Officials from Grant County presented the idea of a joint Grant County and Harney County 911 dispatch center during a meeting in Burns Jan. 11.
Nothing was decided at the meeting, but the idea is one of several options available as the city of John Day plans to close its dispatch center by 2019 because state funding does not cover the cost of operation. The city dispatch center currently covers all of Grant County, and each city and county is required by law to be covered by a dispatch center.
Grant County Judge Scott Myers said he, John Day City Manager Nick Green and John Day chief dispatcher Valerie Maynard traveled to Burns for the meeting. Seneca Public Works Director Josh Walker told the Eagle he also attended the meeting.
Two counties meet
According to Harney County Sheriff Dave Ward, this was a regularly scheduled, quarterly 911 meeting for Harney County’s user agencies and officials, including representatives from the cities of Burns and Hines and from federal and tribal agencies.
“Representatives of your dispatch wanted to meet and discuss the position your dispatch center is in and discuss ideas on how to provide the best services to your community,” Ward told the Eagle in an email. “Whether that consists of pooling resources, finding a way to stay local, or closing the doors and going with an outside service.”
Ward, who also serves as Harney County’s 911 supervisor, said it was a great meeting and he was sad to learn about the position the John Day 911 dispatch center was in.
“I believe that having a local dispatch center provides a much better service to your community members in their time of need,” he said.
Harney County Judge Pete Runnels said he and other members of the Harney County Court were not able to attend the meeting.
Grant County Judge Scott Myers said the meeting lasted about 90 minutes and he mostly listened to the presentations and discussion. He told the Eagle that, if the city of John Day can no longer cover the costs of operating Grant County’s 911 dispatch center and for paying its staff, then something has to be done to resolve the situation.
“The county is ultimately responsible for the health and safety of its residents,” Myers said, adding that funding from the state legislature will keep John Day’s dispatch center operating through the current biennium.
“But something has to be in place by the end of two years,” he said.
Green, who is heading up an effort to resolve the 911 dispatch center issue, emailed a 21-page PowerPoint presentation with background information to officials from both counties on Jan. 10.
“Good news is we both run really lean 911 centers, and we’re doing the best we can with what we have,” Green said in the accompanying email.
The problem facing John Day is that the chief source of funding for 911 dispatch — based on a 75-cent per month fee on telephone bills — is insufficient to handle mounting personnel costs, especially payments to the Oregon Public Employees Retirement System and health insurance.
John Day’s 911 center “is financially unsustainable under current tax structure,” Green said in his presentation. Dispatch costs tabulated over a 20-year period rose two times faster than revenue, creating a $150,000 annual operating deficit in a declining economy.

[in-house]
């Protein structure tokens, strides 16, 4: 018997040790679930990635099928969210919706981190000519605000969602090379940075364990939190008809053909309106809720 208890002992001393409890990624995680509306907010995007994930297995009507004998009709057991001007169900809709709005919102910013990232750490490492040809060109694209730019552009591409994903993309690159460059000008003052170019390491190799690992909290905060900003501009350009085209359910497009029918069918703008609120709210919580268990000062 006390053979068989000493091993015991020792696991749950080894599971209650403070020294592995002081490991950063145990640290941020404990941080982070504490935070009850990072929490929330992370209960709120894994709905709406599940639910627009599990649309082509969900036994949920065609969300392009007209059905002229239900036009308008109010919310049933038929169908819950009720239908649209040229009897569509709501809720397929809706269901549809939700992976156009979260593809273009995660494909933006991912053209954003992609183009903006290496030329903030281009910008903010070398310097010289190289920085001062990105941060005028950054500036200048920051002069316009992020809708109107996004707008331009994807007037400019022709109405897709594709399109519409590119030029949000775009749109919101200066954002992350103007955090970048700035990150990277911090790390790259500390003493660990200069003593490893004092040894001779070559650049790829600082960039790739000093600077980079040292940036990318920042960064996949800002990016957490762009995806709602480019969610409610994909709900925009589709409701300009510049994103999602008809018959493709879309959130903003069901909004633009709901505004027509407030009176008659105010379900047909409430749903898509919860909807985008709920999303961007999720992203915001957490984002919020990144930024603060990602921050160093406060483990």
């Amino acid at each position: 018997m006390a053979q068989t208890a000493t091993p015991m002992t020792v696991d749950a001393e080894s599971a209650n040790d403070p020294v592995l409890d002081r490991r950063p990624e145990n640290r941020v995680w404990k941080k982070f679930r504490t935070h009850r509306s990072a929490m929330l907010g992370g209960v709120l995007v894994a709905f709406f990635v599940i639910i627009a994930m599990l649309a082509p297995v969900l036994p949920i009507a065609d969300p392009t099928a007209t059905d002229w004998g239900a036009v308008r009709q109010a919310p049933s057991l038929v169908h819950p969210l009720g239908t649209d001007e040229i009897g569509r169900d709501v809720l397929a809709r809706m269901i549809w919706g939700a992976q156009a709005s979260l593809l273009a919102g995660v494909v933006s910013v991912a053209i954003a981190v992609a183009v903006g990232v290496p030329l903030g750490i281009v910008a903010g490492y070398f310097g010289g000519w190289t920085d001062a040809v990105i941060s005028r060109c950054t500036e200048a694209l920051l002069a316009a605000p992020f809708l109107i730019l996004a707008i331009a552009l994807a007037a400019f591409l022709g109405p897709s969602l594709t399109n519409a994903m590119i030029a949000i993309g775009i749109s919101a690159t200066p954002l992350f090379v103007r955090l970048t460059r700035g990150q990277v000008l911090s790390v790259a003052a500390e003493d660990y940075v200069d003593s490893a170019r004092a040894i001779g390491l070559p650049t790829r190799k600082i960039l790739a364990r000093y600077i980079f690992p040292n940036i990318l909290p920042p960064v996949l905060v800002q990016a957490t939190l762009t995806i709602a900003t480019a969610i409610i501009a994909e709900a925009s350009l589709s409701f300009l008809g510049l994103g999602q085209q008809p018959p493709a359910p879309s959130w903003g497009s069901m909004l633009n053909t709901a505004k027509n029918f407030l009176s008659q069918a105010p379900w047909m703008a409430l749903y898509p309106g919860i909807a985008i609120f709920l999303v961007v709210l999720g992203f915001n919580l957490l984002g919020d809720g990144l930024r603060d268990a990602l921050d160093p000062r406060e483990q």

According to Green’s presentation, 911 tax receipts for John Day fell steeply from about $325,000 in 2008 to about $275,000 in 2009 and then continued downward to about $250,000 in 2015 before climbing again. This represented seven years of declining tax revenue. The gap had been filled using the city’s general fund, but the city received $420,000 from the legislature for the current biennium.
The John Day City Council on Nov. 14 voted unanimously to terminate its 911 dispatch center by June 30, 2019, after a countywide local option tax ballot measure for 911 dispatch funding was defeated.
The council’s three remaining options include consolidating with Frontier Regional 911, a company in Condon that contracts with four counties; establishing a new agency in Grant County to provide 911 dispatch service; or creating a joint 911 dispatch center with an adjacent county.
In his presentation to Harney County, Green addressed a solution that is not one of John Day’s three options: a significant increase in the statewide 911 tax on telephone bills.
The Association of Public Safety Communication Officials has organized a financial task force to recommend 911 funding options, Green said. The task force has proposed a tax increase, but it will need the support of the governor’s office and a slew of organizations representing counties, cities, sheriffs, fire chiefs and police chiefs.
A tax-increase proposal could soon become entangled in other legislative issues, including costs for upgrades to NextGen 911 systems and efforts to reform PERS. APCO has begun compiling information from 911 dispatch centers “to start building justification for the tax increase,” Green said.
The current 911 telephone tax will sunset on Dec. 31, 2021, Green said, so much of the tax-increase planning is for the 2021 legislative session, and the outcome is uncertain. In the meantime, John Day and Grant County need to find a solution.
According to Green’s presentation, Grant and Harney counties share many socioeconomic, cultural, geographical and historical conditions. Their 911 dispatch centers are also similar, with both operating “below optimal efficiency for 911 call volume,” he said.
“A two-county agency would have a sustainable financial trajectory, likely with budget surpluses that allow for capital investment and improved service delivery at less cost to users,” Green said.